The commercial won a Clio Award and its success led to other trucking songs such as "Wolf Creek Pass" and "Black Bear Road".[2] Fries wrote the lyrics and sang while Chip Davis, who wrote jingles at Bozell & Jacobs, wrote the music. Classically-trained Davis went on to create Mannheim Steamroller and win Country Music Writer of the Year in 1976, despite not liking the genre.[10]

McCall is best known for the 1976 No. 1 hit song, "Convoy" which was inspired by his own experience of driving in a growing group of vehicles out of Denver.[2][11] Its theme of using CB radio to rebel against the new federal speed limit of 55 mph was popular and topical so the single sold over two million copies and was awarded a gold disc by the RIAA in December 1975.[12] Though McCall is not a one-hit wonder, "Convoy" went on to become his signature song. McCall first charted the song "Wolf Creek Pass", which reached No. 40 on the U.S. pop top 40 in 1975. Two other songs reached the Billboard Hot 100, "Old Home Filler-Up an' Keep on a-Truckin' Cafe", as well as the environmentally-oriented "There Won't Be No Country Music (There Won't Be No Rock 'n' Roll)".[2] "Classified" and "'Round the World with the Rubber Duck" (a pirate-flavored sequel to "Convoy") bubbled under the Hot 100. A dozen McCall songs appeared on Billboard's Hot Country Singles chart, including the sentimental "Roses for Mama" (1977).[2]

In 1978, the movie Convoy was released, based on the C. W. McCall song.[2] The film starred Kris Kristofferson, Ali MacGraw, Burt Young, and Ernest Borgnine and was directed by Sam Peckinpah.[2] It featured a new version of the song, written specially for the film.

The song "Convoy" is featured in Grand Theft Auto V. In 2014, Rolling Stone ranked "Convoy" No. 98 on their list of 100 Greatest Country Songs.[13]

In addition to the "original six" McCall albums released between 1975 and 1979, two rare singles exist. "Kidnap America" was a politically/socially-conscious track released in 1980 during the Iran hostage crisis, while "Pine Tar Wars" referred to an event that actually happened in a New York YankeesKansas City Royals baseball game during 1983 (a dispute concerning the application of a large quantity of pine tar to a baseball bat used by George Brett, one of the Royals' players).[14]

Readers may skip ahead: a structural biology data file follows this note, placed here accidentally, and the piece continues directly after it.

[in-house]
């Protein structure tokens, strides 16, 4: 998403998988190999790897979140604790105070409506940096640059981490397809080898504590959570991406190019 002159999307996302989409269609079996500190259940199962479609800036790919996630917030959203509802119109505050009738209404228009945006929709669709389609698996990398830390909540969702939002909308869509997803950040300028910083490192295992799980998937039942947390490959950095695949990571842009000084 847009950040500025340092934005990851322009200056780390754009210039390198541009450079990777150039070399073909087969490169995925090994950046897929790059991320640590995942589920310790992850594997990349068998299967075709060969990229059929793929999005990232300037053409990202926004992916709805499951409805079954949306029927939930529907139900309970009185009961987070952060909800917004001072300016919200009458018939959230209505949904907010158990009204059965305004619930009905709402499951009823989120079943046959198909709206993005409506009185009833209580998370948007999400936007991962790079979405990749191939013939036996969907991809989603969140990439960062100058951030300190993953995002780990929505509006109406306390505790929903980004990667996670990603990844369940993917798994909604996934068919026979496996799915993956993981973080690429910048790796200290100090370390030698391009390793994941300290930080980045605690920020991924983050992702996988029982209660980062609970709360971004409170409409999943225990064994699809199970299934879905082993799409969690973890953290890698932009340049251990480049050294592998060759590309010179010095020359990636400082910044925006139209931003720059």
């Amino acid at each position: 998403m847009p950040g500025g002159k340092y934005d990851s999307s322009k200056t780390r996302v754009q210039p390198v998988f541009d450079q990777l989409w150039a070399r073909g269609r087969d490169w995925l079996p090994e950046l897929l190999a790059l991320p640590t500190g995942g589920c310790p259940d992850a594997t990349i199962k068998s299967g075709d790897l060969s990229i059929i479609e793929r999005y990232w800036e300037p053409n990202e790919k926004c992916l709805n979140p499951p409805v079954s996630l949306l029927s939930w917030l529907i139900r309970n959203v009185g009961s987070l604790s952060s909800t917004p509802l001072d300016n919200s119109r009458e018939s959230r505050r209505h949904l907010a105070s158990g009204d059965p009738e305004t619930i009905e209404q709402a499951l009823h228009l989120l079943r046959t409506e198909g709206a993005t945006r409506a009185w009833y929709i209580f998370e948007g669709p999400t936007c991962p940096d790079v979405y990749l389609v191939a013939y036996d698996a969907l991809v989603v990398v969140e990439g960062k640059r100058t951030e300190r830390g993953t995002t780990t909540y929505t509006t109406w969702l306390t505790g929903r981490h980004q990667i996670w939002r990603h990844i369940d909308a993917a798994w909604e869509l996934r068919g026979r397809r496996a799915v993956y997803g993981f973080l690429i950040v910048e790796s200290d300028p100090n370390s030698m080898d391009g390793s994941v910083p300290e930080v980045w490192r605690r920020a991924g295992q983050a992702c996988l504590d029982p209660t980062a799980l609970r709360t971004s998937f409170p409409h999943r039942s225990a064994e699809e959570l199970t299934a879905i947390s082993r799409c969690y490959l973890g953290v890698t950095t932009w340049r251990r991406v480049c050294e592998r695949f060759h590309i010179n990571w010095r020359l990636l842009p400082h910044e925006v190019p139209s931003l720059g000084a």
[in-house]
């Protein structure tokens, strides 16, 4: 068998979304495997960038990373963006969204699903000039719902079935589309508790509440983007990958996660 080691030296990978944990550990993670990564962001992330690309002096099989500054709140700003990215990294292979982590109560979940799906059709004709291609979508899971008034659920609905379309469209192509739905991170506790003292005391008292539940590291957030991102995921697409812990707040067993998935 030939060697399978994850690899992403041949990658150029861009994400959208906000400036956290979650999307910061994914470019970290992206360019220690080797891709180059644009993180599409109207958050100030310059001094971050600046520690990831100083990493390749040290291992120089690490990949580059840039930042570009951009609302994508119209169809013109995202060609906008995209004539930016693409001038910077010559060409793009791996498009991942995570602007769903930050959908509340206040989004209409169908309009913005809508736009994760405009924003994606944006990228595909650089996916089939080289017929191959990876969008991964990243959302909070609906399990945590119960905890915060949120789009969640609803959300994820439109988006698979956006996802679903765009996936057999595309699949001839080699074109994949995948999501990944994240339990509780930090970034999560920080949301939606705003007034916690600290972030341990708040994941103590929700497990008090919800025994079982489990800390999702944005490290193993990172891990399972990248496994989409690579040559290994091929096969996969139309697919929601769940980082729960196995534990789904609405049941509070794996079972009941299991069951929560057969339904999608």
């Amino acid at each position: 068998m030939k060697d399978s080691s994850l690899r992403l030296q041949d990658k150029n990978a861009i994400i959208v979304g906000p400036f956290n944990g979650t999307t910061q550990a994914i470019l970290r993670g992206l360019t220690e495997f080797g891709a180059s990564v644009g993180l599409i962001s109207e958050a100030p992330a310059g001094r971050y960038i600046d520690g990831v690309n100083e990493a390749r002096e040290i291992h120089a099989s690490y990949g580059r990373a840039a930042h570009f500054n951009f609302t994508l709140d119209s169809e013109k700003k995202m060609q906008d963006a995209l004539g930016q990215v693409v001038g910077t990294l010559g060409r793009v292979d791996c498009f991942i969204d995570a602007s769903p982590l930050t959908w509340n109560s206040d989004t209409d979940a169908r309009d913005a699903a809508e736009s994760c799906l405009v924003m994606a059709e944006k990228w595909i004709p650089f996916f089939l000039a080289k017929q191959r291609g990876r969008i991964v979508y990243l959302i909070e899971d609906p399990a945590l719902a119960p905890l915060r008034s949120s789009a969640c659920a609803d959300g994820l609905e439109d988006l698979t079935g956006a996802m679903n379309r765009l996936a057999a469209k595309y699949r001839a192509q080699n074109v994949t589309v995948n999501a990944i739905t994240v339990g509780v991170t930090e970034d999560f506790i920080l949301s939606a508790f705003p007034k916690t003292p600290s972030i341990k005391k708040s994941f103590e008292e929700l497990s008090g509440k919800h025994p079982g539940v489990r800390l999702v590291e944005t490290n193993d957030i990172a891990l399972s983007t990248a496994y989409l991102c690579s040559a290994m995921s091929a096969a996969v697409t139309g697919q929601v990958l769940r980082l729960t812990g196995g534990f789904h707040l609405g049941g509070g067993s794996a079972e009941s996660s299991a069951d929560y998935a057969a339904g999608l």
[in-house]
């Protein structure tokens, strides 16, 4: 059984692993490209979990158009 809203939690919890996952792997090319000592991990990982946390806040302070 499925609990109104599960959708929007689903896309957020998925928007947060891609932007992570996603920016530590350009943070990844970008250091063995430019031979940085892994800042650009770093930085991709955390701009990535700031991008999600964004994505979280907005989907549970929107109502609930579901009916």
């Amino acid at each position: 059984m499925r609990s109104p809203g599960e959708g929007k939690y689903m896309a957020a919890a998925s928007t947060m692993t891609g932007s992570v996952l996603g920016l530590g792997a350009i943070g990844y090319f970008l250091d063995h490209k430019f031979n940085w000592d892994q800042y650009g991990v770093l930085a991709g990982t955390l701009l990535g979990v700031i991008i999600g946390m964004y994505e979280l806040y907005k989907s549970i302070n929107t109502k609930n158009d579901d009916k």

Politics and later life in Ouray[edit]

Ouray City Hall, which was created as a replica of the Independence Hall, was restored after a fund-raising campaign led by Bill Fries as mayor

Fries and his family vacationed in Ouray, Colorado, during the 1960s. They then bought a summer home there after the financial success of "Convoy". When Fries stopped touring, he retired to Ouray with his family. In 1986, Fries was elected mayor of the town and served three terms of two years each. His main achievement as mayor was to restore the historic city hall, which had burnt down in 1950. Another major project was the San Juan Odyssey. This was an audiovisual exhibition which had originally been a slide show at Wright's Opera House. C. W. McCall had provided the narration for this in 1979 and it was shown to hundreds of thousands of visitors until the show closed in 1996. He then revised and digitized the production so that it could be shown in modern formats such as DVD.[6][15][16]

Fries died on April 1, 2022, at age 93 from complications of cancer.[17] In an interview he conducted on February 9 he gave his blessing for the use of his signature song "Convoy" for the Freedom Convoy protests in Canada, with Taste of Country noting that he was "energized and enthusiastic" about the revival of interest in the song and its message.[8]

Discography[edit]

Studio albums[edit]

Year Album details Peak chart positions Certification
(sales threshold)
US Country US AUS[18] CAN NZ
1975 Wolf Creek Pass[19] 4 143
Black Bear Road[20]
  • Released: September 1975
  • Label: MGM Records
1 12 49 16 19
1976 Wilderness[21] 9 143
Rubber Duck[22]
  • Released: 1976
  • Label: Polydor Records
29
1977 Roses for Mama[22]
  • Released: 1977
  • Label: Polydor Records
22
1979 C. W. McCall & Co.[22]
  • Released: 1979
  • Label: Polydor Records
1990 The Real McCall: An American Storyteller[22]
2003 American Spirit (with Mannheim Steamroller)[22]
  • Released: May 20, 2003
  • Label: American Gramaphone
"—" denotes releases that did not chart

Compilation albums[edit]

Year Album details Peak positions
US Country
1978 C. W. McCall's Greatest Hits[22]
  • Released: 1978
  • Label: Polydor Records
45
1989 Four Wheel Cowboy[22]
1991 The Legendary C. W. McCall[22]